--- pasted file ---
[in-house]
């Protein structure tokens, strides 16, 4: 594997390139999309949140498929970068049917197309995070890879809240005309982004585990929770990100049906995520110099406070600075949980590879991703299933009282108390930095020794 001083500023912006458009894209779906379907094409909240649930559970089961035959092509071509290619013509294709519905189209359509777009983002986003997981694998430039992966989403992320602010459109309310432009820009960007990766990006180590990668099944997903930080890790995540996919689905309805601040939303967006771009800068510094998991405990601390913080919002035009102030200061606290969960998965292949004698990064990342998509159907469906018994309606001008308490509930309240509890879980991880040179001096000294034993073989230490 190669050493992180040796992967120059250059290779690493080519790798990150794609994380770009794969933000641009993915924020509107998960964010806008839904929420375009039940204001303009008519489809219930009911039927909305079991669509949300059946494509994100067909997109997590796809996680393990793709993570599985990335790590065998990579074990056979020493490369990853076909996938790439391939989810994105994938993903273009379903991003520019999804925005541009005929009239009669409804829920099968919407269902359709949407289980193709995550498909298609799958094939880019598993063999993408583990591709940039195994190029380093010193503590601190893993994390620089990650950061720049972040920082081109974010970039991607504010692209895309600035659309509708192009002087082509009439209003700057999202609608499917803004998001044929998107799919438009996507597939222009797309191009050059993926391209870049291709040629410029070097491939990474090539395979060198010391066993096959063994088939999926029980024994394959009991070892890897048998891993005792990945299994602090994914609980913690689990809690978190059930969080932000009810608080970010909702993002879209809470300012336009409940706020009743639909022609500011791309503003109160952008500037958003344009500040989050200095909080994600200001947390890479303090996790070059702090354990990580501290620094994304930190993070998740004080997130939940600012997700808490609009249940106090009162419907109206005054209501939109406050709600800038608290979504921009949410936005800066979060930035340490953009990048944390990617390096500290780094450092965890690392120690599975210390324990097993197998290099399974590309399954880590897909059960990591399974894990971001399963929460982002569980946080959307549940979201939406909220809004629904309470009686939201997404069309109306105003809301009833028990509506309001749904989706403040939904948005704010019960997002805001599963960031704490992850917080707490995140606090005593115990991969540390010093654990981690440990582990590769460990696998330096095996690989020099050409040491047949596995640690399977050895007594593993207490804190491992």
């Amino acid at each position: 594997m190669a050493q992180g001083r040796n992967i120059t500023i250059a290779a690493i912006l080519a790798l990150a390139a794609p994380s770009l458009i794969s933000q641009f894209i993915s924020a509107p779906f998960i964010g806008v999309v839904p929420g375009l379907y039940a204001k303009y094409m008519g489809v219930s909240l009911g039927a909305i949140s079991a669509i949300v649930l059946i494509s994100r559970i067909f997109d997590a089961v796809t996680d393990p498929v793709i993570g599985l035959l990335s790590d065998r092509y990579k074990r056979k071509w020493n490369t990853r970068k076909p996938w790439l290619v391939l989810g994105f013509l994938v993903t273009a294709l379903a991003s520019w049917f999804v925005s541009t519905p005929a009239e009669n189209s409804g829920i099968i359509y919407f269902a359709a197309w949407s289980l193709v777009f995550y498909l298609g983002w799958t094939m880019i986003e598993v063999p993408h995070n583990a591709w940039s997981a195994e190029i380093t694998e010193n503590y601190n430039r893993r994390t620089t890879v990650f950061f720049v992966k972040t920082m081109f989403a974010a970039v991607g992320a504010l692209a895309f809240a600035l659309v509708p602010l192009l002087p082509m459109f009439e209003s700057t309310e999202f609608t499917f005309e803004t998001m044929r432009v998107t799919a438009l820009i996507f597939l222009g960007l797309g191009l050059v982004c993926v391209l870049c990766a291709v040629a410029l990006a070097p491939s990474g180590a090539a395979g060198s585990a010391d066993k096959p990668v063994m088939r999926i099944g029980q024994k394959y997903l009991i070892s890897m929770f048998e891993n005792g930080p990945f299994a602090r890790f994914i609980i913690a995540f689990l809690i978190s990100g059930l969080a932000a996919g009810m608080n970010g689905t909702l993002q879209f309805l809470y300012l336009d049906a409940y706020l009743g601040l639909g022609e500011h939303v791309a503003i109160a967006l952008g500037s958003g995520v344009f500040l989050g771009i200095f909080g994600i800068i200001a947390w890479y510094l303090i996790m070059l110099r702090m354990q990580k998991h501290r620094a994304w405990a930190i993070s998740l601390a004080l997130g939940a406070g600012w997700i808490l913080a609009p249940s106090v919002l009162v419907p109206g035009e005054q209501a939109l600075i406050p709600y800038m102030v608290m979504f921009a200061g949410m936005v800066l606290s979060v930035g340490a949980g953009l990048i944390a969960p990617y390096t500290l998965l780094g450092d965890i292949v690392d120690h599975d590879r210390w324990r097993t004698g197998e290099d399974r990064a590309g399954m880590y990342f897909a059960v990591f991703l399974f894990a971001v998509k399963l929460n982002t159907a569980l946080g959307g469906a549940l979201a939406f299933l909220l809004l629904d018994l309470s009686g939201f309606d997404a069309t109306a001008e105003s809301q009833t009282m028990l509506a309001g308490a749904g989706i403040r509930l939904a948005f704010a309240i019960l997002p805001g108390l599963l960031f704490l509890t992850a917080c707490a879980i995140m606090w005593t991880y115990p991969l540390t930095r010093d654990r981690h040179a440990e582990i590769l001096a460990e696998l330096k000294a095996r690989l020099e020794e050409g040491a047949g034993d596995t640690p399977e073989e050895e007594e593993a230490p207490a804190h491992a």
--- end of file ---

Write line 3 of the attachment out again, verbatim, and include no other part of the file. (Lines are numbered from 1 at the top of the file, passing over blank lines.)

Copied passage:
């Amino acid at each position: 594997m190669a050493q992180g001083r040796n992967i120059t500023i250059a290779a690493i912006l080519a790798l990150a390139a794609p994380s770009l458009i794969s933000q641009f894209i993915s924020a509107p779906f998960i964010g806008v999309v839904p929420g375009l379907y039940a204001k303009y094409m008519g489809v219930s909240l009911g039927a909305i949140s079991a669509i949300v649930l059946i494509s994100r559970i067909f997109d997590a089961v796809t996680d393990p498929v793709i993570g599985l035959l990335s790590d065998r092509y990579k074990r056979k071509w020493n490369t990853r970068k076909p996938w790439l290619v391939l989810g994105f013509l994938v993903t273009a294709l379903a991003s520019w049917f999804v925005s541009t519905p005929a009239e009669n189209s409804g829920i099968i359509y919407f269902a359709a197309w949407s289980l193709v777009f995550y498909l298609g983002w799958t094939m880019i986003e598993v063999p993408h995070n583990a591709w940039s997981a195994e190029i380093t694998e010193n503590y601190n430039r893993r994390t620089t890879v990650f950061f720049v992966k972040t920082m081109f989403a974010a970039v991607g992320a504010l692209a895309f809240a600035l659309v509708p602010l192009l002087p082509m459109f009439e209003s700057t309310e999202f609608t499917f005309e803004t998001m044929r432009v998107t799919a438009l820009i996507f597939l222009g960007l797309g191009l050059v982004c993926v391209l870049c990766a291709v040629a410029l990006a070097p491939s990474g180590a090539a395979g060198s585990a010391d066993k096959p990668v063994m088939r999926i099944g029980q024994k394959y997903l009991i070892s890897m929770f048998e891993n005792g930080p990945f299994a602090r890790f994914i609980i913690a995540f689990l809690i978190s990100g059930l969080a932000a996919g009810m608080n970010g689905t909702l993002q879209f309805l809470y300012l336009d049906a409940y706020l009743g601040l639909g022609e500011h939303v791309a503003i109160a967006l952008g500037s958003g995520v344009f500040l989050g771009i200095f909080g994600i800068i200001a947390w890479y510094l303090i996790m070059l110099r702090m354990q990580k998991h501290r620094a994304w405990a930190i993070s998740l601390a004080l997130g939940a406070g600012w997700i808490l913080a609009p249940s106090v919002l009162v419907p109206g035009e005054q209501a939109l600075i406050p709600y800038m102030v608290m979504f921009a200061g949410m936005v800066l606290s979060v930035g340490a949980g953009l990048i944390a969960p990617y390096t500290l998965l780094g450092d965890i292949v690392d120690h599975d590879r210390w324990r097993t004698g197998e290099d399974r990064a590309g399954m880590y990342f897909a059960v990591f991703l399974f894990a971001v998509k399963l929460n982002t159907a569980l946080g959307g469906a549940l979201a939406f299933l909220l809004l629904d018994l309470s009686g939201f309606d997404a069309t109306a001008e105003s809301q009833t009282m028990l509506a309001g308490a749904g989706i403040r509930l939904a948005f704010a309240i019960l997002p805001g108390l599963l960031f704490l509890t992850a917080c707490a879980i995140m606090w005593t991880y115990p991969l540390t930095r010093d654990r981690h040179a440990e582990i590769l001096a460990e696998l330096k000294a095996r690989l020099e020794e050409g040491a047949g034993d596995t640690p399977e073989e050895e007594e593993a230490p207490a804190h491992a």